The traditional Japanese patterns and their meanings

Welcome to this blog article, on which we will discuss the different traditional Japanese patterns, they are very numerous and each has a different meaning, so we will see together what place they occupy in Japanese and more generally Asian culture.

Do you want to know more about the meaning of japanese patterns ? Don't move, you're in the right place!

To create so many different patterns, the inhabitants of the land of the rising sun draw a lot of inspiration from nature, these patterns are a real piece of history and tradition in Japanese culture, they appeared between the 8th and 11th century during the Heian period and are called "Wagara". For the Japanese, you are sitting are a truly universal language, they are meticulously chosen according to personality traits and are a perfect way to immerse yourself in Japanese culture.

But then where can we find these traditional Japanese patterns? In reality, they are present almost everywhere, meven if in the past Japanese patterns were mainly present on traditional outfits, over the years Japan has become somewhat westernized, Tokyo youth now opt for a slightly more modern style and abandon traditional outfits like Kimonos and the Yucatas. The latter still obviously remain displayed by the oldest ones, however, Japanese motifs have greatly expanded in terms of target, since we can now find them on Japanese tableware, fabrics, small napkins also called tenugui, and more generally on many Japanese objects.

If you are looking for the meaning of a particular pattern, here is a short summary to help you find your way more easily in this article: 

  • Japanese floral patterns
  • Geometric Japanese patterns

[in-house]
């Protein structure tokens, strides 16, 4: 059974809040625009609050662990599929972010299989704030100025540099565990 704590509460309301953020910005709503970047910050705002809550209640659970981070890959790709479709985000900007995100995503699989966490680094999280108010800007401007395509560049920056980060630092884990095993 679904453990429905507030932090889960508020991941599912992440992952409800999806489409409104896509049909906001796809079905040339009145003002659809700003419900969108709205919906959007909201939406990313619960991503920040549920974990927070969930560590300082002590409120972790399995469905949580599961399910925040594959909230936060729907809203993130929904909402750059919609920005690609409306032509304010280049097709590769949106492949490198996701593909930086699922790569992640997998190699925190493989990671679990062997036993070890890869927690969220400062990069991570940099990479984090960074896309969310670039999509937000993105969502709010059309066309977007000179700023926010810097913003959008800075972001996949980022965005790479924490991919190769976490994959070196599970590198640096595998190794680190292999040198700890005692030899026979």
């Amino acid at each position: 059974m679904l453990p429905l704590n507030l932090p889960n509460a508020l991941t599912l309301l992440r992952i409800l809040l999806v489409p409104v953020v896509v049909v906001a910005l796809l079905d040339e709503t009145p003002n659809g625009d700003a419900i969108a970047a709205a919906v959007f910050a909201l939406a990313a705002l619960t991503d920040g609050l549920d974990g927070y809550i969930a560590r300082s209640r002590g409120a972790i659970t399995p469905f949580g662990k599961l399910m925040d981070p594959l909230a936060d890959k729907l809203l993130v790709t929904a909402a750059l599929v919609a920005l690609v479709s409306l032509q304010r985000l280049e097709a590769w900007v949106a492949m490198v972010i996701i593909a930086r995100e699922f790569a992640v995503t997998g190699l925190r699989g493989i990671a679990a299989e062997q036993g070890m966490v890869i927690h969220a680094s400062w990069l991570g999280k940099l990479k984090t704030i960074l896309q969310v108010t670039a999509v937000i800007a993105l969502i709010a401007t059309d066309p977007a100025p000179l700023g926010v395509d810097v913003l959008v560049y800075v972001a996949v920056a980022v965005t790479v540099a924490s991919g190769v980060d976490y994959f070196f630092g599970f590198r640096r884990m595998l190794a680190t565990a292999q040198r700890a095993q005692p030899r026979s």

• Japanese patterns with animals
  • Japanese patterns inspired by nature
  • Japanese patterns inspired by objects

Here we go, at the end of this article the Japanese patterns and their meaning will no longer have a single secret for you!


In Japan each flower has its meaning and its symbol, from the lotus to the sakura flower, without forgetting the chrysanthemum, the flowers will know how to express themselves for you! The Japanese word Hanakotoba means "language of flowers", let's discover together now the japanese flower patterns the most popular within the Asian tradition. 


The flower of Sakura, also known as Cherry flower, is here iconic flower of Japan. Its hatching marks the beginning of spring, it arouses such admiration in Japanese culture, that the Japanese even decided to create a festival in its honor: the Hanami. It mainly symbolizes the ephemeral nature of beauty and we find it particularly on the traditional Japanese fabrics, although in recent decades the cherry blossom motif has still managed to carve out a place for itself in the fashion world, both in modern clothing and traditional outfits.


This japanese arabesque pattern represents the evolution of a plant growing, we could compare this motif to ivy, in fact we can observe that the plant represented here (admittedly abstractly), continues to develop and spread. It's a very old Japanese pattern which was introduced from China during the Nara period, initially, the motif karakusa was only decorative, but over the years it has gained popularity to today symbolize the prosperity and the longevity, like a tree of life.


We mentioned it a little above: the chrysanthemum, from its Japanese name bow is a true symbol of Japan, if not the number one! Today he is theemblem of the imperial family and mainly symbolizes the longevity and the rejuvenation. It is found in particular on official documents such as Japanese passports or even 50 yen coins. Just as the blossoming of sakura flowers represents the arrival of spring, the blossoming of chrysanthemums represents the arrival of autumn. THE motif kiku was imported from China during the Nara period (710-793).


In Japan, the peony has two nicknames "the queen of flowers" but also "flower of wealth and honor". She is simply the symbol of the feminine ideal but also has many other meanings: bravery, the chance or even the right one fortune, all these symbols therefore give a lot of reason to the Japanese to proudly display the motif bots on their clothing or on their traditional fabric. The red peony flower is particularly appreciated in the land of the rising sun, it is often found on traditional tattoos, you should also know that there are many legends, each more fascinating than the last, about this wonderful flower.